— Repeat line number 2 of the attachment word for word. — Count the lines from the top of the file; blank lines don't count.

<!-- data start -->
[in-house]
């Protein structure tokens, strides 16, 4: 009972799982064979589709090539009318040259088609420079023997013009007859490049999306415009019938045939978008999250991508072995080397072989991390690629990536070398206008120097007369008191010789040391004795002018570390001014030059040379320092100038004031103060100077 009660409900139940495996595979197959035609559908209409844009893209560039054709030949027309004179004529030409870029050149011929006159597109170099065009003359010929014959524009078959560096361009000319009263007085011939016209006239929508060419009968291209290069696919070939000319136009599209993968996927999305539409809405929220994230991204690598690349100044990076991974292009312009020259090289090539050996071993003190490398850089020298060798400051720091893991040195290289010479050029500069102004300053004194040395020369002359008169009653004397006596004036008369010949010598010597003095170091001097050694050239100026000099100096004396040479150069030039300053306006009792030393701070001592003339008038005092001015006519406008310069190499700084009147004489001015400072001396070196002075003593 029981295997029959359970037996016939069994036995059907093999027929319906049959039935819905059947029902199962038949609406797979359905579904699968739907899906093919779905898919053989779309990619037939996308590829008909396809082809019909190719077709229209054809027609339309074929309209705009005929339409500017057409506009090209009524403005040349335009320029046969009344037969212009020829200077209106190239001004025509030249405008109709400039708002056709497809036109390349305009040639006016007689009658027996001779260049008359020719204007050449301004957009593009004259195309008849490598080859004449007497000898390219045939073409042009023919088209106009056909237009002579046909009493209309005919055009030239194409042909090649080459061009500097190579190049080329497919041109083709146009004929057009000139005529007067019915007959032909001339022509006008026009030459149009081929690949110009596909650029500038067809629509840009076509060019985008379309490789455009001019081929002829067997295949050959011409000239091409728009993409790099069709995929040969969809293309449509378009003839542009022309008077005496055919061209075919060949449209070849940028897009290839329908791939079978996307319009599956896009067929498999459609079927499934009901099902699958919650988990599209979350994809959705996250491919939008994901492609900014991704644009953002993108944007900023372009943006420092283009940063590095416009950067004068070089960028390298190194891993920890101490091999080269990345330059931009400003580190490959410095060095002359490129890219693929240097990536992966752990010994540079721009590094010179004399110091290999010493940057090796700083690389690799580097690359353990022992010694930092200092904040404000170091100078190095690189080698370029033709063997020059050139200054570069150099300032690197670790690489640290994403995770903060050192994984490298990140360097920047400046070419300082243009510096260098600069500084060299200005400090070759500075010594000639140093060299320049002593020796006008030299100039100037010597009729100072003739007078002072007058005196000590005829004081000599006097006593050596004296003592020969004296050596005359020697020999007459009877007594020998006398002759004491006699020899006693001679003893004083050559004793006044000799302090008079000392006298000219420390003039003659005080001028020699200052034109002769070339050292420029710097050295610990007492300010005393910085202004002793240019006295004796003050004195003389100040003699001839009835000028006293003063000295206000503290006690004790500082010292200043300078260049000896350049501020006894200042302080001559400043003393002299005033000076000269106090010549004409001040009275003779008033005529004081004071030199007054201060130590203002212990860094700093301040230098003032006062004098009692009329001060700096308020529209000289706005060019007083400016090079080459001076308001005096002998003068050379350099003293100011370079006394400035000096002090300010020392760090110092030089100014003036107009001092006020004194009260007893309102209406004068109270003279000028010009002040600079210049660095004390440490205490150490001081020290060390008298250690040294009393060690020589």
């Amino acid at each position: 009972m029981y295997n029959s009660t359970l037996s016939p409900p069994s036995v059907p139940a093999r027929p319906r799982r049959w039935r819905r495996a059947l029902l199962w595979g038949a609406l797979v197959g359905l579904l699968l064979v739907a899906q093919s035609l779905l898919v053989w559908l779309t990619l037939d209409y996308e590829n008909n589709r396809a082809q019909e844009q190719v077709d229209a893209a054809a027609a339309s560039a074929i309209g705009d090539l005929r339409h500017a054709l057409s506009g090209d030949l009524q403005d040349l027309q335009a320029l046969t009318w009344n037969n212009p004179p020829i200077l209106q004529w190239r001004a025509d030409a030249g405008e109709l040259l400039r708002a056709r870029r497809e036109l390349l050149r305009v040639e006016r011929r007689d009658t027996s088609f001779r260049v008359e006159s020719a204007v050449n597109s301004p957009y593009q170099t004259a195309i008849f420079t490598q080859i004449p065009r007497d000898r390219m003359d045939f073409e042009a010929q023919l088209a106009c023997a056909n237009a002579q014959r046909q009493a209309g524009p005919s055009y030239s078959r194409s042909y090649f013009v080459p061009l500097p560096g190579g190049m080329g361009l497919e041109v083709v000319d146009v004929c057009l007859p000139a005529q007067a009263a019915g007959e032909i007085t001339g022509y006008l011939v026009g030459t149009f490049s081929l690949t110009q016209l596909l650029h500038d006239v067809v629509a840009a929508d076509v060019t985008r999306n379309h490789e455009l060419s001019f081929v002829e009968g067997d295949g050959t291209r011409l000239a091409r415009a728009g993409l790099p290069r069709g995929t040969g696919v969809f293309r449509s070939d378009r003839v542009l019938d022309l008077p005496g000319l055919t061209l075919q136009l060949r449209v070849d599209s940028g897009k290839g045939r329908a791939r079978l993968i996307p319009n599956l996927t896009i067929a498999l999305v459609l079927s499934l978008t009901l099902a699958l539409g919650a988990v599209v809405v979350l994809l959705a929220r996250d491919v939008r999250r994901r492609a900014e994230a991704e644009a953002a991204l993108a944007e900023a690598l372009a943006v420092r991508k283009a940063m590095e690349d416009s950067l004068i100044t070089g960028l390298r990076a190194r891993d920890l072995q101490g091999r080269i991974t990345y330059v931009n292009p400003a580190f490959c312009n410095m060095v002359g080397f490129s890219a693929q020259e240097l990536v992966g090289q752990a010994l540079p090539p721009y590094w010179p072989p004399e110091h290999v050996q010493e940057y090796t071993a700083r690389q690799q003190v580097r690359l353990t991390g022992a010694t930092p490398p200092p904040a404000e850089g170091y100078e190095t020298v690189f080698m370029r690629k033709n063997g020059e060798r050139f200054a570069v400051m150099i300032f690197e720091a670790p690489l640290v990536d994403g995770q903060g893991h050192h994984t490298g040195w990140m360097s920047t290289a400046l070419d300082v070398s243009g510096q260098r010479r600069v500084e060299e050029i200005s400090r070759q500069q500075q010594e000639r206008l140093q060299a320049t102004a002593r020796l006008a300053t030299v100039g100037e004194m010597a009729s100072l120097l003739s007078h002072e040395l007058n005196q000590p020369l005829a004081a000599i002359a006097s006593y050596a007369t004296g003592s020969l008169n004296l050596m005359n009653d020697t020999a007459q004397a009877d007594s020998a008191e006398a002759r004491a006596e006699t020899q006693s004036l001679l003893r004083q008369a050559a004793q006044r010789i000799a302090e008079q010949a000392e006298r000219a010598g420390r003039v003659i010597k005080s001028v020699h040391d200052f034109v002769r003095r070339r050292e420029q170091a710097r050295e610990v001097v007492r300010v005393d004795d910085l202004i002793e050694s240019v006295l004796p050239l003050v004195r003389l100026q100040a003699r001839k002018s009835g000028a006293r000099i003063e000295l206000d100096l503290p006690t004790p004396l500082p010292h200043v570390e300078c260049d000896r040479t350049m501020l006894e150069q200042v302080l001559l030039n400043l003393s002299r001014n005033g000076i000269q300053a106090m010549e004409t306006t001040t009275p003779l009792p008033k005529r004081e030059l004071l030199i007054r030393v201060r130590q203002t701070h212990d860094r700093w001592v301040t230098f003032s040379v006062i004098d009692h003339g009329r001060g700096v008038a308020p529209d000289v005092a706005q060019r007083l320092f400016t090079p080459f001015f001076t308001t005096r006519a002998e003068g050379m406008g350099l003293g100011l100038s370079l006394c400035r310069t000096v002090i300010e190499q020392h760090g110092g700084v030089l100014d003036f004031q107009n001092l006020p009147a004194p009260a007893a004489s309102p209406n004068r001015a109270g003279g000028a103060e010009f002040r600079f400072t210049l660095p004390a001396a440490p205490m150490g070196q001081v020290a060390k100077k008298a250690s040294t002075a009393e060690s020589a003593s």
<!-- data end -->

């Protein structure tokens, strides 16, 4: 009972799982064979589709090539009318040259088609420079023997013009007859490049999306415009019938045939978008999250991508072995080397072989991390690629990536070398206008120097007369008191010789040391004795002018570390001014030059040379320092100038004031103060100077 009660409900139940495996595979197959035609559908209409844009893209560039054709030949027309004179004529030409870029050149011929006159597109170099065009003359010929014959524009078959560096361009000319009263007085011939016209006239929508060419009968291209290069696919070939000319136009599209993968996927999305539409809405929220994230991204690598690349100044990076991974292009312009020259090289090539050996071993003190490398850089020298060798400051720091893991040195290289010479050029500069102004300053004194040395020369002359008169009653004397006596004036008369010949010598010597003095170091001097050694050239100026000099100096004396040479150069030039300053306006009792030393701070001592003339008038005092001015006519406008310069190499700084009147004489001015400072001396070196002075003593 029981295997029959359970037996016939069994036995059907093999027929319906049959039935819905059947029902199962038949609406797979359905579904699968739907899906093919779905898919053989779309990619037939996308590829008909396809082809019909190719077709229209054809027609339309074929309209705009005929339409500017057409506009090209009524403005040349335009320029046969009344037969212009020829200077209106190239001004025509030249405008109709400039708002056709497809036109390349305009040639006016007689009658027996001779260049008359020719204007050449301004957009593009004259195309008849490598080859004449007497000898390219045939073409042009023919088209106009056909237009002579046909009493209309005919055009030239194409042909090649080459061009500097190579190049080329497919041109083709146009004929057009000139005529007067019915007959032909001339022509006008026009030459149009081929690949110009596909650029500038067809629509840009076509060019985008379309490789455009001019081929002829067997295949050959011409000239091409728009993409790099069709995929040969969809293309449509378009003839542009022309008077005496055919061209075919060949449209070849940028897009290839329908791939079978996307319009599956896009067929498999459609079927499934009901099902699958919650988990599209979350994809959705996250491919939008994901492609900014991704644009953002993108944007900023372009943006420092283009940063590095416009950067004068070089960028390298190194891993920890101490091999080269990345330059931009400003580190490959410095060095002359490129890219693929240097990536992966752990010994540079721009590094010179004399110091290999010493940057090796700083690389690799580097690359353990022992010694930092200092904040404000170091100078190095690189080698370029033709063997020059050139200054570069150099300032690197670790690489640290994403995770903060050192994984490298990140360097920047400046070419300082243009510096260098600069500084060299200005400090070759500075010594000639140093060299320049002593020796006008030299100039100037010597009729100072003739007078002072007058005196000590005829004081000599006097006593050596004296003592020969004296050596005359020697020999007459009877007594020998006398002759004491006699020899006693001679003893004083050559004793006044000799302090008079000392006298000219420390003039003659005080001028020699200052034109002769070339050292420029710097050295610990007492300010005393910085202004002793240019006295004796003050004195003389100040003699001839009835000028006293003063000295206000503290006690004790500082010292200043300078260049000896350049501020006894200042302080001559400043003393002299005033000076000269106090010549004409001040009275003779008033005529004081004071030199007054201060130590203002212990860094700093301040230098003032006062004098009692009329001060700096308020529209000289706005060019007083400016090079080459001076308001005096002998003068050379350099003293100011370079006394400035000096002090300010020392760090110092030089100014003036107009001092006020004194009260007893309102209406004068109270003279000028010009002040600079210049660095004390440490205490150490001081020290060390008298250690040294009393060690020589």